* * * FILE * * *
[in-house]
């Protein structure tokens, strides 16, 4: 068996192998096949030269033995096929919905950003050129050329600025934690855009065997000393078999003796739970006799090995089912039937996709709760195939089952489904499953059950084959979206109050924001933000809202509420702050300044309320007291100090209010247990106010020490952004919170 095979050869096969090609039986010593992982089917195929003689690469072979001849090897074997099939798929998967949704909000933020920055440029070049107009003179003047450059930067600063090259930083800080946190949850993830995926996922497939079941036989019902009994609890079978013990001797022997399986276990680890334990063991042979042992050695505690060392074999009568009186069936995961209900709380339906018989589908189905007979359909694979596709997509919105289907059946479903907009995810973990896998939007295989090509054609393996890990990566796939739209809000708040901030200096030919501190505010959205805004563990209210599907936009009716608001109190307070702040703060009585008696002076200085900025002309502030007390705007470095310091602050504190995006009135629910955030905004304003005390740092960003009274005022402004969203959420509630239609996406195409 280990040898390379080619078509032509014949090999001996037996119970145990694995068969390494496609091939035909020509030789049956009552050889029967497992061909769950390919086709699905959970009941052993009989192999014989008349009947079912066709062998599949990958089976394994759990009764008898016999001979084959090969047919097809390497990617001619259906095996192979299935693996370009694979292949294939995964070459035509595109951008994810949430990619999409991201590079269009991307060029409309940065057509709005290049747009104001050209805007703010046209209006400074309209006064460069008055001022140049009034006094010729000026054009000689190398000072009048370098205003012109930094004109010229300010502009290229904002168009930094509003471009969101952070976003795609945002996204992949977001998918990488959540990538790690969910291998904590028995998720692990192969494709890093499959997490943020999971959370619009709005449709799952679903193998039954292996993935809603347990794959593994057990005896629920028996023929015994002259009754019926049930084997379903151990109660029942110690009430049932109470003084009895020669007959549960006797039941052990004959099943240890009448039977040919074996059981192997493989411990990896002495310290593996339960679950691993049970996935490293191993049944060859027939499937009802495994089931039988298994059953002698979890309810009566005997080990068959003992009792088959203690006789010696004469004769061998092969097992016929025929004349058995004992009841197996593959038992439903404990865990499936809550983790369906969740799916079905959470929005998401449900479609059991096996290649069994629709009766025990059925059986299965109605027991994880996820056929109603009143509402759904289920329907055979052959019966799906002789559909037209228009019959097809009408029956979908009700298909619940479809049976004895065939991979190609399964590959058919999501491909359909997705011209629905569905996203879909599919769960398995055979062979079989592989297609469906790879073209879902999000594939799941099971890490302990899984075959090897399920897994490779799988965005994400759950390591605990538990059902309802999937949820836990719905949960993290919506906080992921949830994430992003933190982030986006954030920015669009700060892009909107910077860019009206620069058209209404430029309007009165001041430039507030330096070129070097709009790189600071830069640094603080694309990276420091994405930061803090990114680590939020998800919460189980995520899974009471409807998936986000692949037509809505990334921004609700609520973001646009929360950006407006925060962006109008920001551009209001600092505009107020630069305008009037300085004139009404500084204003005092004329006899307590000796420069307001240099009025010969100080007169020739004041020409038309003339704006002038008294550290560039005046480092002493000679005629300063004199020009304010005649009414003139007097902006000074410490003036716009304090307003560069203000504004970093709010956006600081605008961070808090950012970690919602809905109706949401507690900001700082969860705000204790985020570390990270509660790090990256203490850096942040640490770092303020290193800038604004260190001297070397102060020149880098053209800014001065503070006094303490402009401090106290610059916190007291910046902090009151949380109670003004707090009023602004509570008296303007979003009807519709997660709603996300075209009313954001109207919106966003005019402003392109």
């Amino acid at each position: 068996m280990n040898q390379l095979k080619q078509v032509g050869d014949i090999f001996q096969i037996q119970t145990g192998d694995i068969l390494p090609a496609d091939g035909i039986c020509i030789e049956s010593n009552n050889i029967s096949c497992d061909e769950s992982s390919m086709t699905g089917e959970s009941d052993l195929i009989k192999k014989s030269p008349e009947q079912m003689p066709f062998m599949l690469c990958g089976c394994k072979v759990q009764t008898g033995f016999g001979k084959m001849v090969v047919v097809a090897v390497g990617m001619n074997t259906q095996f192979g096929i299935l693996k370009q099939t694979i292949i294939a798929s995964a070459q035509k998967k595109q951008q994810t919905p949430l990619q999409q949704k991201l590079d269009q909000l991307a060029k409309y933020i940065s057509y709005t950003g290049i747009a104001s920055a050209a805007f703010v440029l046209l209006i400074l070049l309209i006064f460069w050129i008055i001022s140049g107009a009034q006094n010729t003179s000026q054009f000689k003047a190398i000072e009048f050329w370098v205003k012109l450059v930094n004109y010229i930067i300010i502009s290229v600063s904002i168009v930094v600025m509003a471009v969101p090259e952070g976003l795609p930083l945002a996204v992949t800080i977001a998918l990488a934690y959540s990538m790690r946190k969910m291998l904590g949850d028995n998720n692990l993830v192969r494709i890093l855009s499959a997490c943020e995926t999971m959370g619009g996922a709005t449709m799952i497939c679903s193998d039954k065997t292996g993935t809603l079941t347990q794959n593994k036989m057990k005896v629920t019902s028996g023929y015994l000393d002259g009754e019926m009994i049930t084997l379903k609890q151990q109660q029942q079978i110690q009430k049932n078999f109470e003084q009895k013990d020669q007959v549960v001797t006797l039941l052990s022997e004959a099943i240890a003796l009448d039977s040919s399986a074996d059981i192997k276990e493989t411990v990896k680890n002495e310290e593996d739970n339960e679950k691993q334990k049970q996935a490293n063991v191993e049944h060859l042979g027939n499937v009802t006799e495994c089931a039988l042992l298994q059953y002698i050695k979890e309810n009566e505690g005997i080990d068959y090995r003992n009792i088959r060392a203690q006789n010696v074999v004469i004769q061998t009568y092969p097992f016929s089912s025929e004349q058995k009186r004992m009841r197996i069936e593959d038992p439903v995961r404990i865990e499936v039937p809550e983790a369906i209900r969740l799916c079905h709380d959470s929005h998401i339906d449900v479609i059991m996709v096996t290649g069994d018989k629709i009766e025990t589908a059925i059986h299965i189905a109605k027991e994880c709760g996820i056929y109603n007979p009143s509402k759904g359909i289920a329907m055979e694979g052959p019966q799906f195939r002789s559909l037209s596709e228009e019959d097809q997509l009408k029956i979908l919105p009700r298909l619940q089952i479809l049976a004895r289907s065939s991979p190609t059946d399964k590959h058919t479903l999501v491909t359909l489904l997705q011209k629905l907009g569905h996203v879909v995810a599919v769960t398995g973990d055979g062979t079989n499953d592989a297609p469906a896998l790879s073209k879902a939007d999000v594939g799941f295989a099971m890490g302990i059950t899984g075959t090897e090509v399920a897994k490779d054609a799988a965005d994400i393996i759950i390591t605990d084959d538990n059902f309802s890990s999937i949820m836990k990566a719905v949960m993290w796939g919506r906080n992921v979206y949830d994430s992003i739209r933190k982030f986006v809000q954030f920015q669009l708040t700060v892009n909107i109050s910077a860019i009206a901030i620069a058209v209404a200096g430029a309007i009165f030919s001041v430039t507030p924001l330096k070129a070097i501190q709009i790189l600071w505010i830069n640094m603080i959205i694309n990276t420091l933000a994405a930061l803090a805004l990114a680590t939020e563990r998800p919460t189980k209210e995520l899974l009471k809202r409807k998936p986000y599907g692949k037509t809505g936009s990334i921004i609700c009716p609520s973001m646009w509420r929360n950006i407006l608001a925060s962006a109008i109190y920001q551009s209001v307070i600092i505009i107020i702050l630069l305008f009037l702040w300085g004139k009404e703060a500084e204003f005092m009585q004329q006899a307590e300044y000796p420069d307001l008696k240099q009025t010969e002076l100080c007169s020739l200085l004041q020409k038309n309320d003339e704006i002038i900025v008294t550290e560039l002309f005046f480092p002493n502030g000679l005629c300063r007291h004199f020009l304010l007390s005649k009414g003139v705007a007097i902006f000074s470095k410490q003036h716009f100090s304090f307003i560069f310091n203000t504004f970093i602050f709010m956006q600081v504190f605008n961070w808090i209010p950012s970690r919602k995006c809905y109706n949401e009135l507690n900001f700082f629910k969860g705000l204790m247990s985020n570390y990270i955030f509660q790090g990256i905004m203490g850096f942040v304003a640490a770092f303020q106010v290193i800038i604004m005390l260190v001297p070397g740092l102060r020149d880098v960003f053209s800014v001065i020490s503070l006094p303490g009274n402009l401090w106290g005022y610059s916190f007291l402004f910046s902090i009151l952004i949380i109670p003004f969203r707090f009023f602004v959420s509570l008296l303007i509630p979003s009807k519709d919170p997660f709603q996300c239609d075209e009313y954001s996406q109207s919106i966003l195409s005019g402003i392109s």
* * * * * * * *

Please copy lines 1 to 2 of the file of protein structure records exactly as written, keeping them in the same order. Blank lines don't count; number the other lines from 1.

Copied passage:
[in-house]
């Protein structure tokens, strides 16, 4: 068996192998096949030269033995096929919905950003050129050329600025934690855009065997000393078999003796739970006799090995089912039937996709709760195939089952489904499953059950084959979206109050924001933000809202509420702050300044309320007291100090209010247990106010020490952004919170 095979050869096969090609039986010593992982089917195929003689690469072979001849090897074997099939798929998967949704909000933020920055440029070049107009003179003047450059930067600063090259930083800080946190949850993830995926996922497939079941036989019902009994609890079978013990001797022997399986276990680890334990063991042979042992050695505690060392074999009568009186069936995961209900709380339906018989589908189905007979359909694979596709997509919105289907059946479903907009995810973990896998939007295989090509054609393996890990990566796939739209809000708040901030200096030919501190505010959205805004563990209210599907936009009716608001109190307070702040703060009585008696002076200085900025002309502030007390705007470095310091602050504190995006009135629910955030905004304003005390740092960003009274005022402004969203959420509630239609996406195409 280990040898390379080619078509032509014949090999001996037996119970145990694995068969390494496609091939035909020509030789049956009552050889029967497992061909769950390919086709699905959970009941052993009989192999014989008349009947079912066709062998599949990958089976394994759990009764008898016999001979084959090969047919097809390497990617001619259906095996192979299935693996370009694979292949294939995964070459035509595109951008994810949430990619999409991201590079269009991307060029409309940065057509709005290049747009104001050209805007703010046209209006400074309209006064460069008055001022140049009034006094010729000026054009000689190398000072009048370098205003012109930094004109010229300010502009290229904002168009930094509003471009969101952070976003795609945002996204992949977001998918990488959540990538790690969910291998904590028995998720692990192969494709890093499959997490943020999971959370619009709005449709799952679903193998039954292996993935809603347990794959593994057990005896629920028996023929015994002259009754019926049930084997379903151990109660029942110690009430049932109470003084009895020669007959549960006797039941052990004959099943240890009448039977040919074996059981192997493989411990990896002495310290593996339960679950691993049970996935490293191993049944060859027939499937009802495994089931039988298994059953002698979890309810009566005997080990068959003992009792088959203690006789010696004469004769061998092969097992016929025929004349058995004992009841197996593959038992439903404990865990499936809550983790369906969740799916079905959470929005998401449900479609059991096996290649069994629709009766025990059925059986299965109605027991994880996820056929109603009143509402759904289920329907055979052959019966799906002789559909037209228009019959097809009408029956979908009700298909619940479809049976004895065939991979190609399964590959058919999501491909359909997705011209629905569905996203879909599919769960398995055979062979079989592989297609469906790879073209879902999000594939799941099971890490302990899984075959090897399920897994490779799988965005994400759950390591605990538990059902309802999937949820836990719905949960993290919506906080992921949830994430992003933190982030986006954030920015669009700060892009909107910077860019009206620069058209209404430029309007009165001041430039507030330096070129070097709009790189600071830069640094603080694309990276420091994405930061803090990114680590939020998800919460189980995520899974009471409807998936986000692949037509809505990334921004609700609520973001646009929360950006407006925060962006109008920001551009209001600092505009107020630069305008009037300085004139009404500084204003005092004329006899307590000796420069307001240099009025010969100080007169020739004041020409038309003339704006002038008294550290560039005046480092002493000679005629300063004199020009304010005649009414003139007097902006000074410490003036716009304090307003560069203000504004970093709010956006600081605008961070808090950012970690919602809905109706949401507690900001700082969860705000204790985020570390990270509660790090990256203490850096942040640490770092303020290193800038604004260190001297070397102060020149880098053209800014001065503070006094303490402009401090106290610059916190007291910046902090009151949380109670003004707090009023602004509570008296303007979003009807519709997660709603996300075209009313954001109207919106966003005019402003392109």